Irish Champion Hurdle Preview: Tips, Betting Offers and Odds, Leopardstown, 2nd February 2019
The Irish Champion Hurdle is one of the first major races in the calendar year for jumps fans. Here we provide our betting tips for the race and highlight some of the best odds and offers available.
The two mile trip of this Irish equivalent to the Cheltenham Champion Hurdle sees the runners tackle just over a circuit of Leopardstown’s flat galloping track during the Dublin Racing Festival. Top class hurdlers have been tackling the eight hurdles of this contest since the inaugural running back in 1950.
Irish Champion Hurdle Betting Tips
Odds correct at the time of writing and are subject to change.
- Tips coming soon…
Irish Champion Hurdle Betting Offers
- Offer coming soon. Remember to keep an eye on our Cheltenham Festival Betting Offers page as it won’t be long before the bookies start rolling out their top offers for it!
Irish Champion Hurdle Tips and Preview 2019
Race preview coming soon…
Irish Champion Hurdle Previous Winners
- 2018 – Supasundae – jockey Robbie Power, trainer Jessica Harrington
- 2017 – Petit Mouchoir – jockey David Mullins, trainer Henry de Bromhead
- 2016 – Faugheen – jockey Ruby Walsh, trainer Willie Mullins
- 2015 – Hurricane Fly – jockey Ruby Walsh, trainer Willie Mullins
- 2014 – Hurricane Fly – jockey Ruby Walsh, trainer Willie Mullins
- 2013 – Hurricane Fly – jockey Ruby Walsh, trainer Willie Mullins
- 2012 – Hurricane Fly – jockey Ruby Walsh, trainer Willie Mullins
- 2011 – Hurricane Fly – jockey Paul Townend, trainer Willie Mullins
- 2010 – Solwhit – jockey Davy Russell, trainer Charles Byrnes
- 2009 – Brave Inca – jockey Ruby Walsh , trainer Colm Murphy
- 2008 – Sizing Europe – jockey Andrew McNamara, trainer Henry de Bromhead
- 2007 – Hardy Eustace – jockey Conor O’Dwyer, trainer Dessie Hughes
- 2006 – Brave Inca – jockey Tony McCoy, trainer Colm Murphy
Irish Champion Hurdle History
A Grade One contest over a flying two miles, it should perhaps come as little surprise that it is the more fleet of foot younger horse who has held the edge over the years. Any six year old lining up is worthy of close inspection as they have comfortably the best record here. That said there have been two winners as young as four, whilst the ripe old age of eleven proved no barrier to success for Brave Inca or Hurricane Fly.
Hurricane Fly is worthy of a special mention here. This race has not yet been renamed in honour of the popular chestnut, however such an accolade would be fitting given the dominance of the Willie Mullins star in this contest. Five consecutive victories here, between the years of 2011-2015, feature amongst the World Record 22 Grade One wins achieved by one of the greatest two mile hurdlers of all time. The last of these top level triumphs came in this very contest, before the son of Montjeu was granted a well-earned retirement in August of 2015.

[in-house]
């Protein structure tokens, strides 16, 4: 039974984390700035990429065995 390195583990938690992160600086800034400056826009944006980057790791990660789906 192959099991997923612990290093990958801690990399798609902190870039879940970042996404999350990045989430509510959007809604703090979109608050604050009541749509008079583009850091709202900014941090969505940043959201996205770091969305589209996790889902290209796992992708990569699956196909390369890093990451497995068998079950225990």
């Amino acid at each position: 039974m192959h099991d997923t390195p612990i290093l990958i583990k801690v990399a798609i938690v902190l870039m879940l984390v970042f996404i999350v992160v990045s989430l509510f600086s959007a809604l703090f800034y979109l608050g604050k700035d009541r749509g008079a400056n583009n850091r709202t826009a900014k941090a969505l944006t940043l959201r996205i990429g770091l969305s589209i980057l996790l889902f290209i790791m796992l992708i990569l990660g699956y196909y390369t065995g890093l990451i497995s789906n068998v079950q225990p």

Hurricane Fly’s five wins put him out in front as the most successful horse in the races history. Not far behind with four successes is another of Irelands most renowned hurdlers; Istabraq. In the famous green and gold silks of J P McManus, this gelding was simply untouchable for Aidan O’Brien at his peak. This horse was all class and also racked up three Champion Hurdles at the Cheltenham Festival in his period of dominance between 1998 and 2001.
It is Istabraq who paved the way for his rider Charlie Swan to become the leading jockey in the history of the race. Wins aboard Nordic Surprise and Like-A-Butterfly allayed to Istabraq’s four victories put the boy from Tipperary out in front on six. Closing in fast on five wins is Ruby Walsh. With the pick of the Willie Mullins battalion it could merely be a matter of time before Ruby is out in front on his own. It is Mullins who leads the way amongst the trainers here, thanks to the five wins of Hurricane Fly.
This is one prize the Irish like to keep on home soil. Since the inaugural running of the race, won by the great Vincent O’Brien, with three time Champion Hurdler Hatton’s Grace, our friends from the Emerald Isle have maintained a fierce grip on the trophy. A grip which has very rarely been loosened. Indeed it took until 1979 before Fred Rimmell recorded the first British success with Connaught Ranger. The 1990 spoils went to Britain again with Barry Hills and Nomadic Way and Frenchman Thierry Doumen wrested the prize away for France with Foreman in 2004, but in the vast majority of cases it is the Irish eyes that are smiling at Leopardstown in January.